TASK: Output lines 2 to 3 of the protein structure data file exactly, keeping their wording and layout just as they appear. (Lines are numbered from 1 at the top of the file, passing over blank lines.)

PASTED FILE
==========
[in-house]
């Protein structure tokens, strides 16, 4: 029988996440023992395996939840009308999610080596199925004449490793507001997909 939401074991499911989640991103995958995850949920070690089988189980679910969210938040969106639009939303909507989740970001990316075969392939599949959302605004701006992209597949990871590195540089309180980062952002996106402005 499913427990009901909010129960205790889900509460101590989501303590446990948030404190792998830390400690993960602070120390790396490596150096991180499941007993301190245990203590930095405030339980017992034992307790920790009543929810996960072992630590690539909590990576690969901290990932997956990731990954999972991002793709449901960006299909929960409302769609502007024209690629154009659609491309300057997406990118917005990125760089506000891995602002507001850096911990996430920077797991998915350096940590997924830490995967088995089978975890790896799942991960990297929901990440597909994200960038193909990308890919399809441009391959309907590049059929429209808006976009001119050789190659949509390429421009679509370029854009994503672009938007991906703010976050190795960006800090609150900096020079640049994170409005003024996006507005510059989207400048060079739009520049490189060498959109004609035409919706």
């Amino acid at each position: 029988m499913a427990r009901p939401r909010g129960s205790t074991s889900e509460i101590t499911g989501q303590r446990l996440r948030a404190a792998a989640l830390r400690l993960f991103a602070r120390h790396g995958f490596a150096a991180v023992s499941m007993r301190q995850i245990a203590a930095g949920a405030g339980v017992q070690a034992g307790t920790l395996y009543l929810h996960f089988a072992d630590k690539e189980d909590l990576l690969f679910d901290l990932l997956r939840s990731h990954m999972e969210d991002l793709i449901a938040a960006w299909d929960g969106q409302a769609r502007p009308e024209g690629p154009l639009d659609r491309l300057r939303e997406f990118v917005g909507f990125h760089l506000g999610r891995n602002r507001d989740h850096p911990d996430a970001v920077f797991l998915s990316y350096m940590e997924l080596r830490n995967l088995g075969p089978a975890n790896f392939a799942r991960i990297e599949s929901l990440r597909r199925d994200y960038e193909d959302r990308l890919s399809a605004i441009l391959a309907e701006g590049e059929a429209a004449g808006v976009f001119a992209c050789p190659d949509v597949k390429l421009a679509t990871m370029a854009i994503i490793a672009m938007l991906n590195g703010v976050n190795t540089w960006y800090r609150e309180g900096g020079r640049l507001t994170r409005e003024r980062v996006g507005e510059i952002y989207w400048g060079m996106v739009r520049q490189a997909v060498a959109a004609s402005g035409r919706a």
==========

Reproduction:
């Protein structure tokens, strides 16, 4: 029988996440023992395996939840009308999610080596199925004449490793507001997909 939401074991499911989640991103995958995850949920070690089988189980679910969210938040969106639009939303909507989740970001990316075969392939599949959302605004701006992209597949990871590195540089309180980062952002996106402005 499913427990009901909010129960205790889900509460101590989501303590446990948030404190792998830390400690993960602070120390790396490596150096991180499941007993301190245990203590930095405030339980017992034992307790920790009543929810996960072992630590690539909590990576690969901290990932997956990731990954999972991002793709449901960006299909929960409302769609502007024209690629154009659609491309300057997406990118917005990125760089506000891995602002507001850096911990996430920077797991998915350096940590997924830490995967088995089978975890790896799942991960990297929901990440597909994200960038193909990308890919399809441009391959309907590049059929429209808006976009001119050789190659949509390429421009679509370029854009994503672009938007991906703010976050190795960006800090609150900096020079640049994170409005003024996006507005510059989207400048060079739009520049490189060498959109004609035409919706």
């Amino acid at each position: 029988m499913a427990r009901p939401r909010g129960s205790t074991s889900e509460i101590t499911g989501q303590r446990l996440r948030a404190a792998a989640l830390r400690l993960f991103a602070r120390h790396g995958f490596a150096a991180v023992s499941m007993r301190q995850i245990a203590a930095g949920a405030g339980v017992q070690a034992g307790t920790l395996y009543l929810h996960f089988a072992d630590k690539e189980d909590l990576l690969f679910d901290l990932l997956r939840s990731h990954m999972e969210d991002l793709i449901a938040a960006w299909d929960g969106q409302a769609r502007p009308e024209g690629p154009l639009d659609r491309l300057r939303e997406f990118v917005g909507f990125h760089l506000g999610r891995n602002r507001d989740h850096p911990d996430a970001v920077f797991l998915s990316y350096m940590e997924l080596r830490n995967l088995g075969p089978a975890n790896f392939a799942r991960i990297e599949s929901l990440r597909r199925d994200y960038e193909d959302r990308l890919s399809a605004i441009l391959a309907e701006g590049e059929a429209a004449g808006v976009f001119a992209c050789p190659d949509v597949k390429l421009a679509t990871m370029a854009i994503i490793a672009m938007l991906n590195g703010v976050n190795t540089w960006y800090r609150e309180g900096g020079r640049l507001t994170r409005e003024r980062v996006g507005e510059i952002y989207w400048g060079m996106v739009r520049q490189a997909v060498a959109a004609s402005g035409r919706a």